When it comes to role-playing games, few developers are as legendary as BioWare. From genre-defining staples like Baldur's Gate and Star Wars: Knights of the Old Republic to modern classics like Mass Effect and Dragon Age, this Canadian studio has a knack for creating immersive, imaginative universes in which your choices affect the world around you. Now that the developer is branching out into the world of persistent online shooters with the hotly anticipated Anthem, we've looked back at BioWare's storied catalog and ranked every game from worst to best.
Credit: Electronic Arts
Oh, what could have been. Mass Effect Andromeda was meant to be the franchise's grand debut on current-gen platforms, promising a stunning new graphics engine and a fresh storyline set in an all-new galaxy. What we got instead was a disappointing, middling action-RPG birthed out of one of the most tumultuous development cycles in all of modern gaming.
You play as Ryder, an explorer tasked with leaving the Milky Way to find a new home for humanity in the Andromeda galaxy. Despite the promising setup, Andromeda delivers a dull story that reverts back to the tired "bipedal aliens are trying to kill you" storyline and lacks the memorable squad mates that made the original Mass Effect trilogy so special. Andromeda isn't without its bright spots; its nimble combat system is arguably the best in the series, and it can look quite gorgeous (when it's not bugging out). But for a game that had so much riding on it, being decent just wasn't enough. BioWare's Casey Hudson has teased that there's more to come for the franchise, and let's hope that's the case. Mass Effect doesn't deserve to go out like this. — Mike Andronico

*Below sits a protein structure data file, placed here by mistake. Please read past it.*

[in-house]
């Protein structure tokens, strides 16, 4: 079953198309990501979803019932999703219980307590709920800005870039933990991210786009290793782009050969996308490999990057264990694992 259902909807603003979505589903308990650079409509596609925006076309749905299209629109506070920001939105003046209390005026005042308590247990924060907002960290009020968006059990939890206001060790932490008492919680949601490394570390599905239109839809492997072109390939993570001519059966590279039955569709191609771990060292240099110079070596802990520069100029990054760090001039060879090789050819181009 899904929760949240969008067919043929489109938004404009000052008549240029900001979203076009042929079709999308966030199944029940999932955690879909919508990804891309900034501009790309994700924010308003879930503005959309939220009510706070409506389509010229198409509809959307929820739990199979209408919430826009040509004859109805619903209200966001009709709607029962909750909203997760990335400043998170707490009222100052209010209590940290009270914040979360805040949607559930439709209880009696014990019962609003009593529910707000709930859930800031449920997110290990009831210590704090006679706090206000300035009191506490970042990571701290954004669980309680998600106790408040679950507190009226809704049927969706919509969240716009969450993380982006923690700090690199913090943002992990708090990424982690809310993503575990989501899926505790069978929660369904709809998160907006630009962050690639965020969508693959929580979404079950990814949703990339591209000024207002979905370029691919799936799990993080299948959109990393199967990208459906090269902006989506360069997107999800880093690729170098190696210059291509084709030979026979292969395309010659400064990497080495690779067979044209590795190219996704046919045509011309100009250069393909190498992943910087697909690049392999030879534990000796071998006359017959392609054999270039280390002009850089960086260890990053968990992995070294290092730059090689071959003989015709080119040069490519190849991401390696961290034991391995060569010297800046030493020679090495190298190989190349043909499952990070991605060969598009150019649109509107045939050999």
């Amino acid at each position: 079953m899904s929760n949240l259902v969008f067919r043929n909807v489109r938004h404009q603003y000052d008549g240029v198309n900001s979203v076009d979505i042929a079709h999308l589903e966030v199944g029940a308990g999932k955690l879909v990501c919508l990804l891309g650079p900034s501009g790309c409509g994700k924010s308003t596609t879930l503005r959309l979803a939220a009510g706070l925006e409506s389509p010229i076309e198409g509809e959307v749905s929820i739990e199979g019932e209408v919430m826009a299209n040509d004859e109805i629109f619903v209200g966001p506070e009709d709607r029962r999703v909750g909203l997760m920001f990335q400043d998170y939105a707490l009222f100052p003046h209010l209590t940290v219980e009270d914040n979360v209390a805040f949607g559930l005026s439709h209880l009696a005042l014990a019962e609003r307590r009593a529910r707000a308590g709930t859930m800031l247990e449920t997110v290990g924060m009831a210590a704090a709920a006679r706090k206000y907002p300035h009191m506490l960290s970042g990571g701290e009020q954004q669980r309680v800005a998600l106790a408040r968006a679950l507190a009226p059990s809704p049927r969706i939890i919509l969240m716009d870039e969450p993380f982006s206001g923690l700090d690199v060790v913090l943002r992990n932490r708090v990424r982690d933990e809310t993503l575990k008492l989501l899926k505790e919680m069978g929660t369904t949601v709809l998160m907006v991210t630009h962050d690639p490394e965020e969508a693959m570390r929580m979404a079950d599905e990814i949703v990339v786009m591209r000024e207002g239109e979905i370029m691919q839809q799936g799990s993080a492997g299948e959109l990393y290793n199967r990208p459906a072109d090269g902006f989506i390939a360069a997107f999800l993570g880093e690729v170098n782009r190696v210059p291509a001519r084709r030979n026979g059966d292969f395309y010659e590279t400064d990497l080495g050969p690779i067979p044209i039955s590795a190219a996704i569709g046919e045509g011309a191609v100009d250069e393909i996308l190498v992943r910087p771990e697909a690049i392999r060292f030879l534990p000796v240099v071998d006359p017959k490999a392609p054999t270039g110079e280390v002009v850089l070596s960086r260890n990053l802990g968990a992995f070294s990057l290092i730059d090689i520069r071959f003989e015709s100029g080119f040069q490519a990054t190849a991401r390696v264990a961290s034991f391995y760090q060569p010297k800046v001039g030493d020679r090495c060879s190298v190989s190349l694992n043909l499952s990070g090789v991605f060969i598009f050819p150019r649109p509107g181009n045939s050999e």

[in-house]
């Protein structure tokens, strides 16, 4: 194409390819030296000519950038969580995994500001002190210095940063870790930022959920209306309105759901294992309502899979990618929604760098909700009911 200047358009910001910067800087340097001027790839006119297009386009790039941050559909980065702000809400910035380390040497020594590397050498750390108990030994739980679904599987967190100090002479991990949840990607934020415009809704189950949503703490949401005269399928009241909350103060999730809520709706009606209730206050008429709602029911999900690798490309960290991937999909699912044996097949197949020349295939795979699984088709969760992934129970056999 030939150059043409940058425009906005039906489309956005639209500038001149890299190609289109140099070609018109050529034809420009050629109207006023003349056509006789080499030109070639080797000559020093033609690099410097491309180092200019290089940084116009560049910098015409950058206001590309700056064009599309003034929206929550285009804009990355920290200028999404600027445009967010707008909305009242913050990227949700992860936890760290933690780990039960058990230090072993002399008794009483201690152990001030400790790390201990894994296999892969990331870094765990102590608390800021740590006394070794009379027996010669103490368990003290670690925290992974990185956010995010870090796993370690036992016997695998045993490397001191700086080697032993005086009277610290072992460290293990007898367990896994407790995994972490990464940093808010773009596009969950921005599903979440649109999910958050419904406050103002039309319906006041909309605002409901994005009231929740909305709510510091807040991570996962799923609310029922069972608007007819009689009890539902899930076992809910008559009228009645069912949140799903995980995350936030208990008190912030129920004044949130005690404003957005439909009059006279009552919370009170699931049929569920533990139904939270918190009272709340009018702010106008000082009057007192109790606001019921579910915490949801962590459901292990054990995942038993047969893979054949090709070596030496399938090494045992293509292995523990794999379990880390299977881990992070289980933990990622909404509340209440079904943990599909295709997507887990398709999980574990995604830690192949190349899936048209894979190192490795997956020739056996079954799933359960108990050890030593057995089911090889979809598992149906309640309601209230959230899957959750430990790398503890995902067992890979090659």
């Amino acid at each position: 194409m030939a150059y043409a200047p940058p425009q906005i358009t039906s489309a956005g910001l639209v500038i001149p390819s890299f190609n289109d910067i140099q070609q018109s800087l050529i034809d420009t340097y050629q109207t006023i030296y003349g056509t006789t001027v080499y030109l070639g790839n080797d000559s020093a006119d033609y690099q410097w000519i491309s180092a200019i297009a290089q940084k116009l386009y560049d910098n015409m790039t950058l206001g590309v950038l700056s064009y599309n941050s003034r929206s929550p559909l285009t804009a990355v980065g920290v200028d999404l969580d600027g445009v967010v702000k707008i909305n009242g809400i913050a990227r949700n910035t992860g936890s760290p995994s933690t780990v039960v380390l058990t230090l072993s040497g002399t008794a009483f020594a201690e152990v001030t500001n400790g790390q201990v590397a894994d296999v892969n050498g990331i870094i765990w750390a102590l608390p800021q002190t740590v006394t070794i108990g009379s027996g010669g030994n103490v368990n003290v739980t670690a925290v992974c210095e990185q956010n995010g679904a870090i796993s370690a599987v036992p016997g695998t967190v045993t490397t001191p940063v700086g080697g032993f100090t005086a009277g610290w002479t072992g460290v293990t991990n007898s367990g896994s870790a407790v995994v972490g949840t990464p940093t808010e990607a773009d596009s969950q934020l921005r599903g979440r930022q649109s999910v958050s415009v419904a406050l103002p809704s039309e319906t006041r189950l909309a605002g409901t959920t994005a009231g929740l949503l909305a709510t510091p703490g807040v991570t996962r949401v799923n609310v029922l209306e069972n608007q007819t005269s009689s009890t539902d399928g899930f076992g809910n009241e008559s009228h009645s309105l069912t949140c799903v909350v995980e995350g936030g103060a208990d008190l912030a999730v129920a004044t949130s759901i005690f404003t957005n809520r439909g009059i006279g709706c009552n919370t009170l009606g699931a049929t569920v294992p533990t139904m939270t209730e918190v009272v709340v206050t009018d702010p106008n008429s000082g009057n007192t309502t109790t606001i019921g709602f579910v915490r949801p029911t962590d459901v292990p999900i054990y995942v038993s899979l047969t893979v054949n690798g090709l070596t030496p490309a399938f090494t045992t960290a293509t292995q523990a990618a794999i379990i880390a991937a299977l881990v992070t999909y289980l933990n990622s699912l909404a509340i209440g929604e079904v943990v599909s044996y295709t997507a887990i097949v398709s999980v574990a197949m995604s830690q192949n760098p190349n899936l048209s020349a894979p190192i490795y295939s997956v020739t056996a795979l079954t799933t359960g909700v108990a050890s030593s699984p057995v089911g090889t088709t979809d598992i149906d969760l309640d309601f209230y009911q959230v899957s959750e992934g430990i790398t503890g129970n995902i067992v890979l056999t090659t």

Credit: Electronic Arts
Before BioWare became synonymous with Western RPGs, it made its debut in 1996 with this mech simulation game. You pilot a giant bipedal robot and battle for survival in a post-apocalyptic wasteland, with notable features for the time that included 16-person multiplayer and destroyable terrain. Shattered Steel may not look like much these days, but it was received fairly well at the time of its release, with many reviewers calling it a fun, simpler take on the genre popularized by games like MechWarrior.— Mike Andronico
Credit: Interplay Productions
Another game you'd be surprised came from BioWare, MDK 2 is a goofy third-person sci-fi shooter that lets you play as space soldier Kurt Hectic, scientist Fluke Hawkins and Max, a genetically engineered robot dog with a knack for firearms. The game earned big praise for its creative use of each character's unique mechanics, solid controls and slick art style, which is quite impressive considering that this was one of BioWare's first true 3D action games. When you look at the acrobatic gunplay in newer titles like Mass Effect: Andromeda and Anthem, you can see a glimpse of where it all began in MDK 2. — Mike Andronico